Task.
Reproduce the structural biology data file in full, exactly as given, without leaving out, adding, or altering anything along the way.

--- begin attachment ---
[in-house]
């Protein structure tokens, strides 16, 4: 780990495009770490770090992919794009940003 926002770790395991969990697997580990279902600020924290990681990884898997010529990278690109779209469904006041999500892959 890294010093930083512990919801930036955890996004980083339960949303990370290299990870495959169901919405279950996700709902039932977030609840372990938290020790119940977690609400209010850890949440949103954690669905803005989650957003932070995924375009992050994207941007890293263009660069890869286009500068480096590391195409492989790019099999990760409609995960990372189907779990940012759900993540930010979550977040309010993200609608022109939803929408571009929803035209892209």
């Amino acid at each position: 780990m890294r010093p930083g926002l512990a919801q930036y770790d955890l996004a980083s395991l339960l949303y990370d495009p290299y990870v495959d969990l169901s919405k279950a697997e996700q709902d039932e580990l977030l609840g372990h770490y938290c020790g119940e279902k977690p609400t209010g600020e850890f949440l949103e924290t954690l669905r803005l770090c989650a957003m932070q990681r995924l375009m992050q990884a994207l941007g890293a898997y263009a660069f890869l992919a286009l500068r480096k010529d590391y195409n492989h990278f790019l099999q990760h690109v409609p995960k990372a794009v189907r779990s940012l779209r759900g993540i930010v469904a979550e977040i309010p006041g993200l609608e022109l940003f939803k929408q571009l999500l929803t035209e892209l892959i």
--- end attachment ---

[in-house]
């Protein structure tokens, strides 16, 4: 780990495009770490770090992919794009940003 926002770790395991969990697997580990279902600020924290990681990884898997010529990278690109779209469904006041999500892959 890294010093930083512990919801930036955890996004980083339960949303990370290299990870495959169901919405279950996700709902039932977030609840372990938290020790119940977690609400209010850890949440949103954690669905803005989650957003932070995924375009992050994207941007890293263009660069890869286009500068480096590391195409492989790019099999990760409609995960990372189907779990940012759900993540930010979550977040309010993200609608022109939803929408571009929803035209892209």
């Amino acid at each position: 780990m890294r010093p930083g926002l512990a919801q930036y770790d955890l996004a980083s395991l339960l949303y990370d495009p290299y990870v495959d969990l169901s919405k279950a697997e996700q709902d039932e580990l977030l609840g372990h770490y938290c020790g119940e279902k977690p609400t209010g600020e850890f949440l949103e924290t954690l669905r803005l770090c989650a957003m932070q990681r995924l375009m992050q990884a994207l941007g890293a898997y263009a660069f890869l992919a286009l500068r480096k010529d590391y195409n492989h990278f790019l099999q990760h690109v409609p995960k990372a794009v189907r779990s940012l779209r759900g993540i930010v469904a979550e977040i309010p006041g993200l609608e022109l940003f939803k929408q571009l999500l929803t035209e892209l892959i």